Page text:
Please, for the love of God, if you are a parent, stop acting in codependent ways with your adult children. If you are behaving like this with others who you love but who aren’t your children, stop! Stop interfering in their decisions, in their emotions, and in their actions.  Give them the same respect and autonomy that you want to have in this world.  And when you think they’re being stupid or doing the wrong thing, tell them honestly and directly how you feel ONCE…and only once, and then shut up about it.

Being healthy is hard work but it is worth all the effort that you’ll put into it.  Emotional health is no different than physical health, in that it pays off in the best ways when things are the most difficult.  I promise that I’ll be saying more about this next week, and I’ll even have some examples about how you practice emotional health, especially with adult friends and family members.

This Is Your Solemn Vow

Some Pharisees came, and to test him they asked, “Is it lawful for a man to divorce his wife?” He answered them, “What did Moses command you?” They said, “Moses allowed a man to write a certificate of dismissal and to divorce her.” But Jesus said to them, “Because of your hardness of heart he wrote this commandment for you. But from the beginning of creation, ‘God made them male and female.’ ‘For this reason a man shall leave his father and mother and be joined to his wife,[a] and the two shall become one flesh.’ So they are no longer two, but one flesh. Therefore what God has joined together, let no one separate.”

10 Then in the house the disciples asked him again about this matter. 11 He said to them, “Whoever divorces his wife and marries another commits adultery against her; 12 and if she divorces her husband and marries another, she commits adultery.”    Mark 10:2-12     (NRSV)

I have been married for 27 years.   A lot of people gasp when I say that because I don’t look like I’m old enough to be married for that long (okay…I think I look old enough but everyone else says I don’t because they don’t know what I looked like ten years ago or how I have resting bitch face that makes me look every minute of my 51 years when I’m not smiling or talking.)  Anyway…I have been married for a really long time.  Long enough that I have been married longer than I was single before I was married…by several years now. I got married about two months before my 24th birthday, and I thought I was so mature and adult and ready to be married.  I realized a few months ago that my oldest daughter will turn 24 in January, and were she to choose my exact same path she would be getting married this November.  My stomach turns when I think of that, and suddenly I am not so sure that I was very adult or ready for marriage at the time I got married, but I suppose that the proof is in the pudding.  We’ve been married a long time and so…it works for me!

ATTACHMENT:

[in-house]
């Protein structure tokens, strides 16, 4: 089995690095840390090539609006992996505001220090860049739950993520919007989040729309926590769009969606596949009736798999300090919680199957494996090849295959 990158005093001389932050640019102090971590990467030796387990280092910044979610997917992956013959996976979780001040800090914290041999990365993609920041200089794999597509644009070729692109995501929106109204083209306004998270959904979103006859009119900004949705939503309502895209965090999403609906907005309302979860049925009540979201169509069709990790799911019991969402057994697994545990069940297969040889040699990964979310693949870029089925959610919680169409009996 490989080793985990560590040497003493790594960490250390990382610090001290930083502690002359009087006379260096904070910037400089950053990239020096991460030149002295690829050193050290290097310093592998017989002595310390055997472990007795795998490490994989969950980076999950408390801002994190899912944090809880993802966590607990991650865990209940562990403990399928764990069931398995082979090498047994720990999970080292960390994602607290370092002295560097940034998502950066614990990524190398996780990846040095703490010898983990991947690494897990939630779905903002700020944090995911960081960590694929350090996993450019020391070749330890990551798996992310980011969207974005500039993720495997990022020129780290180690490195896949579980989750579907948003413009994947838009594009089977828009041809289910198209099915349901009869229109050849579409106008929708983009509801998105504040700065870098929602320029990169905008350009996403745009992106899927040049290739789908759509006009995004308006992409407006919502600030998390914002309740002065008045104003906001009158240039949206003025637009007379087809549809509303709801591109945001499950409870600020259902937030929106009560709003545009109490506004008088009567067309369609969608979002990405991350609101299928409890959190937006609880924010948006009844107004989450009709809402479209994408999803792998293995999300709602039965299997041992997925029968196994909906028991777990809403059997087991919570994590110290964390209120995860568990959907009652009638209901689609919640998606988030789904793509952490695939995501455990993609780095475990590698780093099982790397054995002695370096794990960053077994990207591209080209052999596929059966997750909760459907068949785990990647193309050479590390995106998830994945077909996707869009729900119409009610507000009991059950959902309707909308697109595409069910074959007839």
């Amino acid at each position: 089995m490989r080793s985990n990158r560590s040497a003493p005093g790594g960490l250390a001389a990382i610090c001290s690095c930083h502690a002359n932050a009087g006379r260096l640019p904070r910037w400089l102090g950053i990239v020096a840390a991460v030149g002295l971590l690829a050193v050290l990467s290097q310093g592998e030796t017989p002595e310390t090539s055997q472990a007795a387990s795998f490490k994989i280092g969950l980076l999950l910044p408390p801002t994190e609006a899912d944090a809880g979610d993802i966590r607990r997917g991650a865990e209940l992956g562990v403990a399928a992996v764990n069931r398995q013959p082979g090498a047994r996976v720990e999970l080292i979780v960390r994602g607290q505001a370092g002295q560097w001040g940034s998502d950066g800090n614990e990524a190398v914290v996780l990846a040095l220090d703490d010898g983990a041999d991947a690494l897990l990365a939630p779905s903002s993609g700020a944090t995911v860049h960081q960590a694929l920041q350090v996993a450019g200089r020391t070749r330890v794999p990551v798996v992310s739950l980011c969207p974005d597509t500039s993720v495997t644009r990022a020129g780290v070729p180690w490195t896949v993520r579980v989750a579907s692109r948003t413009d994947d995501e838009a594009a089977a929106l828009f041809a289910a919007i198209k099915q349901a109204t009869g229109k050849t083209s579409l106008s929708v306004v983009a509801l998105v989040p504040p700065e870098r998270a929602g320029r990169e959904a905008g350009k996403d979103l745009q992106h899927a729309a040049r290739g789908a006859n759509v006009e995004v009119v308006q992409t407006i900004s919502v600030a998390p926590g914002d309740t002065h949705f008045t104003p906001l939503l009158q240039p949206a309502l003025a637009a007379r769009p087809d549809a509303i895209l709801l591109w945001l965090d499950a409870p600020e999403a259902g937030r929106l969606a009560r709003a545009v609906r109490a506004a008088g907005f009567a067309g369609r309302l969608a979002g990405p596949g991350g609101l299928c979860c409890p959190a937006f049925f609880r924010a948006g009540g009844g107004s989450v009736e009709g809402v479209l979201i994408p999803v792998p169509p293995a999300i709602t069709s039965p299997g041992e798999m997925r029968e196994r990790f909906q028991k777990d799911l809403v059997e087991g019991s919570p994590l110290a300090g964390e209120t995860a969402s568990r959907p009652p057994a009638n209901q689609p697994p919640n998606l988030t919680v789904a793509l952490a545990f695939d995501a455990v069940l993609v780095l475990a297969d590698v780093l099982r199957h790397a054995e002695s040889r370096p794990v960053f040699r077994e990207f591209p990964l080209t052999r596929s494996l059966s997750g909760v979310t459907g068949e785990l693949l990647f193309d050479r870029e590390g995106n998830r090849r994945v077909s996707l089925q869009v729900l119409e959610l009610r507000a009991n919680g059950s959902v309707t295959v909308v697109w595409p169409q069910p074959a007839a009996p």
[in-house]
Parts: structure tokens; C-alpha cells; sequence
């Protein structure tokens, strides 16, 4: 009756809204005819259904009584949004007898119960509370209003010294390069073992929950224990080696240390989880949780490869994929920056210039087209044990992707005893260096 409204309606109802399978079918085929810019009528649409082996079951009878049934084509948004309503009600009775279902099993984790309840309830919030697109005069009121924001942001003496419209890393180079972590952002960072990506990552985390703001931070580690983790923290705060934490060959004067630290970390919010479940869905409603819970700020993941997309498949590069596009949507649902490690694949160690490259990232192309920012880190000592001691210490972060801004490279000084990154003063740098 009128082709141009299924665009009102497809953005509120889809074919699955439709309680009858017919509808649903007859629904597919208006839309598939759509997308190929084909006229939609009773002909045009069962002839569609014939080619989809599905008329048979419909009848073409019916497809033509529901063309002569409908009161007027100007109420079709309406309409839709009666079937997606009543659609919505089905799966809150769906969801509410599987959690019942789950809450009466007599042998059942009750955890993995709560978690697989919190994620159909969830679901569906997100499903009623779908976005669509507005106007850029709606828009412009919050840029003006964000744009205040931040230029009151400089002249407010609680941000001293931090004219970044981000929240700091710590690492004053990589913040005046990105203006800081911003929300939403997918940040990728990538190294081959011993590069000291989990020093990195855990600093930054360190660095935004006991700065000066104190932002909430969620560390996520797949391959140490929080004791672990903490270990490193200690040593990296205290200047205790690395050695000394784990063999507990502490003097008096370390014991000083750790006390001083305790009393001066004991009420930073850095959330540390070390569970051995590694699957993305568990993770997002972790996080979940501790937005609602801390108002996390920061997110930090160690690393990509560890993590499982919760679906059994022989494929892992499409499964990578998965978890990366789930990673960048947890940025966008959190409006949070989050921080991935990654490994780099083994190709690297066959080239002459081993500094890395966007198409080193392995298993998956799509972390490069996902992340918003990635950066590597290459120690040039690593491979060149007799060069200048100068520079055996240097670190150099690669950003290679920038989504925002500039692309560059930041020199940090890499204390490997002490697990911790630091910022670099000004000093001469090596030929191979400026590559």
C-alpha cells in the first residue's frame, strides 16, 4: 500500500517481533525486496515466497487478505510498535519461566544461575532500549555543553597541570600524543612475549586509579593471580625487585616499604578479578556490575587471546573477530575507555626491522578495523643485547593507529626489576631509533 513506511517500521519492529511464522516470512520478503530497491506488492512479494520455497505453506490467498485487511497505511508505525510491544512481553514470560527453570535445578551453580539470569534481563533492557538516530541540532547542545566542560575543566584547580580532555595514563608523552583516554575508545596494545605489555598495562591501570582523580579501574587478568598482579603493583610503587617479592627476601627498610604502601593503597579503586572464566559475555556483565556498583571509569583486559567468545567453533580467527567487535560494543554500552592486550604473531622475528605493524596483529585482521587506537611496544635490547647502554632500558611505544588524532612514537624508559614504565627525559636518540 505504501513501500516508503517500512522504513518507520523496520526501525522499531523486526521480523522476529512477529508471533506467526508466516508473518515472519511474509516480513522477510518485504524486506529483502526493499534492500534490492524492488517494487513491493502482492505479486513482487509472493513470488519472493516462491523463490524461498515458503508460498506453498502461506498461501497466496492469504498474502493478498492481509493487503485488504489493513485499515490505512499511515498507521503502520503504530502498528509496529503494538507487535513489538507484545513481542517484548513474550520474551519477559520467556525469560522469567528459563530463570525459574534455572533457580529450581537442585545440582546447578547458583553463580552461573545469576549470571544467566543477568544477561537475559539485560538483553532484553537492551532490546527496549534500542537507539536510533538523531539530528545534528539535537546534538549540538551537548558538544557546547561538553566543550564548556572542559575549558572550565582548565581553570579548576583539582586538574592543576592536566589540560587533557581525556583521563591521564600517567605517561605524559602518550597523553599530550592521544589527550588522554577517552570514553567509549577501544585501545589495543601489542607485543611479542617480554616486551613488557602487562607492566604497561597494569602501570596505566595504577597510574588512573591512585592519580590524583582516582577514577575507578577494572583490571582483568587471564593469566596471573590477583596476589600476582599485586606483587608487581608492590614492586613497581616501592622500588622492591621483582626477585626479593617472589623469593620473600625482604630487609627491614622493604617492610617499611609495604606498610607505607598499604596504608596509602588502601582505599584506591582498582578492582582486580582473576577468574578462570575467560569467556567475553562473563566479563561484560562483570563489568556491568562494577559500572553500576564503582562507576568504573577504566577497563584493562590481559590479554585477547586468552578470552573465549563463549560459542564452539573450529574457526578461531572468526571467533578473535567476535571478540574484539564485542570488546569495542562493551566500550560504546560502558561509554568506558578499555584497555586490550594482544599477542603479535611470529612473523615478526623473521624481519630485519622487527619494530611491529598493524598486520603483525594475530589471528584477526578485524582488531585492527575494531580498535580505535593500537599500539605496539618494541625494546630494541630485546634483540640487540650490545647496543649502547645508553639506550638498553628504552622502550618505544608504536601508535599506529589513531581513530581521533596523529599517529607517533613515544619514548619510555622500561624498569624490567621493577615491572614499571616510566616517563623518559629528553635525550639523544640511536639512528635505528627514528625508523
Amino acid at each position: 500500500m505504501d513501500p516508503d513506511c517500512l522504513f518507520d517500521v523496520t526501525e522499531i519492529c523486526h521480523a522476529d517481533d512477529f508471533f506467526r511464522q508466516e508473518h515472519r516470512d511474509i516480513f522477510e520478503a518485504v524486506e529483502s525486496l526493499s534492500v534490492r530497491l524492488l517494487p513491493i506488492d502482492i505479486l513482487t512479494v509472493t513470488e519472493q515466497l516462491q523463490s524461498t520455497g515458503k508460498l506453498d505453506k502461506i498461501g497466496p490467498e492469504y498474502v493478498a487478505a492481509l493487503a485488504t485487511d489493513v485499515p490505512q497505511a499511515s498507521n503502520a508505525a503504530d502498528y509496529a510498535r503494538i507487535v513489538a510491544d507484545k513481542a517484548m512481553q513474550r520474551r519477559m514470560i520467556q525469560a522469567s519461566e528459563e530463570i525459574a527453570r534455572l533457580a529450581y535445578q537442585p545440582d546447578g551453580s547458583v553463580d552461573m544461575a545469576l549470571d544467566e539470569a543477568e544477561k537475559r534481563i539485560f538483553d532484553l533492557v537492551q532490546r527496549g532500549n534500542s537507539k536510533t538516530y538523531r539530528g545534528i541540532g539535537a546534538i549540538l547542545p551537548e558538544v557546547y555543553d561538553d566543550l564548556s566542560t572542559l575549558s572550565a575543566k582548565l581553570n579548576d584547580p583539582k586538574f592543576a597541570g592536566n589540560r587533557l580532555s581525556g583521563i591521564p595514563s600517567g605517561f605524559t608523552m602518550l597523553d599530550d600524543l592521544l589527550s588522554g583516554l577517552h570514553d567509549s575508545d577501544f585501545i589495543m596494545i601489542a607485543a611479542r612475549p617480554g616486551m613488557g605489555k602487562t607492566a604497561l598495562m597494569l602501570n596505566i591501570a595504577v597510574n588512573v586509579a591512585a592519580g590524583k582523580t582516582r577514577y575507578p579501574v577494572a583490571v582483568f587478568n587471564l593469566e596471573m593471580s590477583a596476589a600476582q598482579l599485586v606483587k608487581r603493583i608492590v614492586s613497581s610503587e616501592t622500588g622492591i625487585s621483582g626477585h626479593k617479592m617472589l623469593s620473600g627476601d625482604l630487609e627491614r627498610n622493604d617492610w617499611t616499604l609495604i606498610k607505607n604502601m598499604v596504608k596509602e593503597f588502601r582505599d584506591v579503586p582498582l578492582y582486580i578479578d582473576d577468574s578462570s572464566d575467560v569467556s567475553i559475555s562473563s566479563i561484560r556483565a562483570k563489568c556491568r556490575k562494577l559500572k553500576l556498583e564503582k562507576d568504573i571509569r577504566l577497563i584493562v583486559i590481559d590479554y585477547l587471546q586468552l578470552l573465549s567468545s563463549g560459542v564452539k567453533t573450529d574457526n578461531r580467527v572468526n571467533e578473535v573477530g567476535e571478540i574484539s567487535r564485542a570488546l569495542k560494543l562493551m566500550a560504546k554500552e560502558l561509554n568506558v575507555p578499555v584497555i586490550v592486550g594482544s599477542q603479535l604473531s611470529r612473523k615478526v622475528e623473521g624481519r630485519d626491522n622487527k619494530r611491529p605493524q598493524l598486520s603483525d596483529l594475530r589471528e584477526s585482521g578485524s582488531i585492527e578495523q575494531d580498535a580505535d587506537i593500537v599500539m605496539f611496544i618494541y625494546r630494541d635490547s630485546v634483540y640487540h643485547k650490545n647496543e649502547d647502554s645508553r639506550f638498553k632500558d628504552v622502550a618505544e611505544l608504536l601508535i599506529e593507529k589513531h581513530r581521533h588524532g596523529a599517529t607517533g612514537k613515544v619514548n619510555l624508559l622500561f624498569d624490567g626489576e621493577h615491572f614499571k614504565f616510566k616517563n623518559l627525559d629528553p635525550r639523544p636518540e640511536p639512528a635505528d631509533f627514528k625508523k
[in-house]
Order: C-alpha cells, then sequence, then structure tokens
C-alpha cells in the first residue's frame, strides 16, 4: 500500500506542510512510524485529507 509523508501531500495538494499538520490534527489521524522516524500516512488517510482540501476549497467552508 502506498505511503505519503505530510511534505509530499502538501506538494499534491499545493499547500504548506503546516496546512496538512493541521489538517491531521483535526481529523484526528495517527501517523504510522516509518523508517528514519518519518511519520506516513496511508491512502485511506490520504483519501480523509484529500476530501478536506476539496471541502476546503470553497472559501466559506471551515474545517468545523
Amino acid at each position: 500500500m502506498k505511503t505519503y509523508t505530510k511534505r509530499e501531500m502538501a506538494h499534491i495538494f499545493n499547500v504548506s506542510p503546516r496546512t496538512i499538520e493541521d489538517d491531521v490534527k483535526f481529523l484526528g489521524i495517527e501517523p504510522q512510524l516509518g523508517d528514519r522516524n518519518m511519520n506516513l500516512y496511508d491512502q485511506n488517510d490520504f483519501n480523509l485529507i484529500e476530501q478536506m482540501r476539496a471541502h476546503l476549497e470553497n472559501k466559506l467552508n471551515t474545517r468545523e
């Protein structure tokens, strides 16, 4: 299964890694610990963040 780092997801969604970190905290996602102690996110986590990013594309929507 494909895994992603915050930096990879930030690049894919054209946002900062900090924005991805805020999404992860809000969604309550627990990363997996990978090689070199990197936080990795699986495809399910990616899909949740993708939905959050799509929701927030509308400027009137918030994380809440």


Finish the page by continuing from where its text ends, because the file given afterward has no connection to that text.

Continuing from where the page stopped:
Being married a long time makes me think about marriage a little differently than other people do.  Lots of people have been married unsuccessfully.  They have had to divorce.  They know what’s it like to dream of forever and then have to let go of those dreams, have to let go of the person they thought they would spend the rest of their life loving.  I can’t imagine what that feels like.  I can’t imagine the sense of loss, the sense of failure, of being ripped off, of losing the dream.  I can’t imagine how unfair it must seem.  I only know that I have never, in all 27 years of marriage, had to put up with some of the crap my friends and colleagues have had to endure prior to their divorces.